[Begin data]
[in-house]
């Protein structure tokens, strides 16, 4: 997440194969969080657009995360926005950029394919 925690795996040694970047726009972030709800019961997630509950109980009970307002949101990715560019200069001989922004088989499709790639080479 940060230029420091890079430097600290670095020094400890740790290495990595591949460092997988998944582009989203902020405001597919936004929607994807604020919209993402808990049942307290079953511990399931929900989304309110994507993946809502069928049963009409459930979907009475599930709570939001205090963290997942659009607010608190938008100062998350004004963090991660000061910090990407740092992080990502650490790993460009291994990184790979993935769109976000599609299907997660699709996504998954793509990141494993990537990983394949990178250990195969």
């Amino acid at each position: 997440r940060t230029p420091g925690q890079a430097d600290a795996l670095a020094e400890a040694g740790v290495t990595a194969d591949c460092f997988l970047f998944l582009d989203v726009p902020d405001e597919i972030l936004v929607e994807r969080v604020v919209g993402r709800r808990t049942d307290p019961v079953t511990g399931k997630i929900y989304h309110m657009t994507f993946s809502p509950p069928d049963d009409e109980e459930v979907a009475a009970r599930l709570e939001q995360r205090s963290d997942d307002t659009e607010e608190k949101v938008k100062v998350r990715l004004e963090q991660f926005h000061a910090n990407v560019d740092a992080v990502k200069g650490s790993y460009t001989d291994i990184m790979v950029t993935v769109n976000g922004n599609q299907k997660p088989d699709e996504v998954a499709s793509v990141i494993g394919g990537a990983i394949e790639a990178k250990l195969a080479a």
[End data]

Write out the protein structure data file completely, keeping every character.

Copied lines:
[in-house]
């Protein structure tokens, strides 16, 4: 997440194969969080657009995360926005950029394919 925690795996040694970047726009972030709800019961997630509950109980009970307002949101990715560019200069001989922004088989499709790639080479 940060230029420091890079430097600290670095020094400890740790290495990595591949460092997988998944582009989203902020405001597919936004929607994807604020919209993402808990049942307290079953511990399931929900989304309110994507993946809502069928049963009409459930979907009475599930709570939001205090963290997942659009607010608190938008100062998350004004963090991660000061910090990407740092992080990502650490790993460009291994990184790979993935769109976000599609299907997660699709996504998954793509990141494993990537990983394949990178250990195969």
């Amino acid at each position: 997440r940060t230029p420091g925690q890079a430097d600290a795996l670095a020094e400890a040694g740790v290495t990595a194969d591949c460092f997988l970047f998944l582009d989203v726009p902020d405001e597919i972030l936004v929607e994807r969080v604020v919209g993402r709800r808990t049942d307290p019961v079953t511990g399931k997630i929900y989304h309110m657009t994507f993946s809502p509950p069928d049963d009409e109980e459930v979907a009475a009970r599930l709570e939001q995360r205090s963290d997942d307002t659009e607010e608190k949101v938008k100062v998350r990715l004004e963090q991660f926005h000061a910090n990407v560019d740092a992080v990502k200069g650490s790993y460009t001989d291994i990184m790979v950029t993935v769109n976000g922004n599609q299907k997660p088989d699709e996504v998954a499709s793509v990141i494993g394919g990537a990983i394949e790639a990178k250990l195969a080479a």